I know some time has passed since the last installment of the Evolution of Tripod Shooting series of articles. There’s a reason. I wanted to get some time in with the new Really Right Stuff tripod setup. I wanted to try it both with a traditional saddle mount and a direct mount attachment. Then the plan at the end of the last article was to test them and compare results. That’s what this article is going to be about. A look back at the two methods and how they’ve worked out.
Saddle Mount Tripod Shooting
This is a popular option and is probably the most common for historical reasons. Saddle mounts were the first method of using a tripod to facilitate rifle shooting from odd positions. If you’re expecting me to knock the saddle mounts I will have to disappoint you. They remain a very effective way to easily interface a rifle with a tripod. The saddles, like the HOG Saddle, also have a less proprietary nature. Meaning it’s easier to buy a saddle and make it work with whatever tripod you have at the house. They’re quick to employ, provide adequate stability, and good recoil mitigation.
So why use anything else? Is there a downside? Well, the saddle is a slave to the tripod. What I mean is that an excellent saddle will still suck if it’s on a lousy tripod. So the quality of the tripod it’s paired up with definitely matters. I also find, I’m sorry to say, that a direct mount is more stable. There is noticeably less wobble using a direct mount over a saddle mount. However, this is where a tradeoff begins to take shape. While a saddle mount may lack some of the stability of a direct mount design, it excels with recoil mitigation. When you fire the rifle, you’ll get less bounce with a saddle as the pads help absorb and mitigate some of the recoil forces.
Direct Mount Tripod Shooting
As I mentioned above, the direct mount is my current preference. I’m willing to trade some recoil mitigation for the stability enhancement I receive. A plate bolted to the rifle and attached by some QD method to a tripod head is pretty hard to beat. You’ll definitely experience more movement under recoil. However, I believe that should really serve as a reminder to us all. The fundamentals matter. You still have to apply them and give them the same consideration you would shooting from any other position. If your follow through is poor you’re likely to see the tripod hop around using a direct mount.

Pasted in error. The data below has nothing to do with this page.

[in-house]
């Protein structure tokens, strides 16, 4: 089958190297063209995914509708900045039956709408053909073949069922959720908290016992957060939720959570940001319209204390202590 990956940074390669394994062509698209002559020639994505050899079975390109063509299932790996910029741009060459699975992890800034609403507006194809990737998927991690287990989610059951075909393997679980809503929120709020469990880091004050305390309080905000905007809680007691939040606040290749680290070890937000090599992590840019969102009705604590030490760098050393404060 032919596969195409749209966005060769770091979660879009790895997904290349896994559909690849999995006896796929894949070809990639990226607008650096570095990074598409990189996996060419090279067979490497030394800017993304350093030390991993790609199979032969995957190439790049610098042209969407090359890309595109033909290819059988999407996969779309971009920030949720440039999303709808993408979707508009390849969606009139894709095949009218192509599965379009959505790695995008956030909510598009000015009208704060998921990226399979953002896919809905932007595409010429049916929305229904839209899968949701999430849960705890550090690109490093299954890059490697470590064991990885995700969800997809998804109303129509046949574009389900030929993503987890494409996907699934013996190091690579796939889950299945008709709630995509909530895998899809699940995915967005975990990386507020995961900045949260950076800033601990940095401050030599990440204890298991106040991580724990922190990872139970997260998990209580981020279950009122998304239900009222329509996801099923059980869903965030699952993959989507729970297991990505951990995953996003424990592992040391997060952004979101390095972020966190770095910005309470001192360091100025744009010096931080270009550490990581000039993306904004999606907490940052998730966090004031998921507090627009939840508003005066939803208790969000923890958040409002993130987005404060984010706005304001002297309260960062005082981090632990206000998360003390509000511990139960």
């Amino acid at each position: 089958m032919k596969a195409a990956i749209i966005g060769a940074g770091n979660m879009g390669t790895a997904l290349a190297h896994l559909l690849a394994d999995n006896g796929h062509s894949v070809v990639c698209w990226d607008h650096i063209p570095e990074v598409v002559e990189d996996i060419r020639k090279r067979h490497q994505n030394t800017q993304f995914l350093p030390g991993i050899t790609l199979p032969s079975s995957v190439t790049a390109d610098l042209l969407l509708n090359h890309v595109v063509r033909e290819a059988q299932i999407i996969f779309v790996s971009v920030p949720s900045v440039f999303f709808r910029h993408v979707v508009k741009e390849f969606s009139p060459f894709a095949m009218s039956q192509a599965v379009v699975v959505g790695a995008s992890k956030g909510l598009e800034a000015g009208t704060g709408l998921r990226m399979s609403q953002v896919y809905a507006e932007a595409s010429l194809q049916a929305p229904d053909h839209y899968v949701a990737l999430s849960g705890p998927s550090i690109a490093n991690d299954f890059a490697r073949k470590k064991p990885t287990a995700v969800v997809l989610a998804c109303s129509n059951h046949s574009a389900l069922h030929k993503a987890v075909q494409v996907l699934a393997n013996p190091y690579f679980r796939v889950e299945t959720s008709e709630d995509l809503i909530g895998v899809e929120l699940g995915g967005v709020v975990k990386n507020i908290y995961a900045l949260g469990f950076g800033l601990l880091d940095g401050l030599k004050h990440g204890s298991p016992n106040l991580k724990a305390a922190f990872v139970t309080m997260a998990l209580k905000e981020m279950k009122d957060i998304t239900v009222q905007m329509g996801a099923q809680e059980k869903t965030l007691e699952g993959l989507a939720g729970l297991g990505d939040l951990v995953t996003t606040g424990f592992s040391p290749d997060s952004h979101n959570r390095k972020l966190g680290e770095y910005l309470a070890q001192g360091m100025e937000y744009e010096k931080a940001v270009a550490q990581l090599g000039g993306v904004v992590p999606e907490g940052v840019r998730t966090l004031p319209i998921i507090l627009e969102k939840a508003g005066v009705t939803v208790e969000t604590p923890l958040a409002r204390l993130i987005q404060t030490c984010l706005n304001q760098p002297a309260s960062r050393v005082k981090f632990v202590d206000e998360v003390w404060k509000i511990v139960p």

The upside to the direct mount is that it’s quite possibly the best way to take a positional shot I’ve found so far. I’ve spent a lot of time this year practicing positional shots. They’re more and more common in competition. What I’ve found is that by direct mounting a rifle to my tripod it feels like cheating. It’s so stable I typically don’t even practice a tripod shot with a bag. It’s really pretty amazing. However, the direct mount has another limitation. You typically need a chassis style stock to use one. If you run a traditional stock it’s going to require some involved modifications in order to mount a plate. That’s another area a saddle shines.
I believe after starting with a saddle mount and graduating to a direct mount I’ve learned a lot about both systems. I believe it’s best to own and have experience with both. Here’s a few reasons why I take that stance. For starters let’s look at competitions. If I want to have a tripod shooting stage at a match and I want the playing field level I’ll provide the tripod. I can’t very well expect direct mounts to work for everybody, but a saddle will. So you’re likely to continue to see saddle mounts appear in competitive events. You need to know how to use it and build the best position possible for those stages.
Another reason saddles are important is because chances are every rifle you have won’t work with a direct mount setup. The saddle mounts are more versatile in this regard. However, if it’s a stage requiring a tripod and everybody is using their own, the dynamic shifts a bit. Now it becomes advantageous to have the most stable reticle possible. Whatever advantage you have here could really make a difference in your score depending on target size and distance. It’s a single example of where spending some cash may actually give you a bit of an edge.
Both saddle mounts and direct mounts are useful. They are like other accessories in the precision shooting sports because they all have their place. It’s up to the shooter to master the skillsets needed for both methods. Then you need to evaluate whatever shooting scenario you find yourself within. Pack your gear accordingly. Practice using both methods if you have them available. Especially if you are into competitive shooting. You’re likely to see the saddle appear on different stages at a match. This is a lot like holding and dialing for wind. Given the chance I’ll hold my wind correction. If it’s a gusty day and you’re holding 3 MILs of wind it may make more sense to dial.
Accordingly, you need to know how to use both systems. Given the time and opportunity I’ll use my own tripod and a direct mount for my rifle. That’s about as stable as I can get without being on the ground. If that’s not an option then I damn well better know how to use a saddle. Otherwise I’ve just cheated myself by assuming I’ll always get to pick what gear I use on a given shooting scenario. I’d intended to get an actual accuracy test done and show the results in this week’s article but I couldn’t squeeze it in. Look for a direct comparison with photo results of direct mount vs. saddle mount in Part 5. Then we’ll start getting into tips and tricks! If you have comments, questions, or article suggestions…drop em’ below!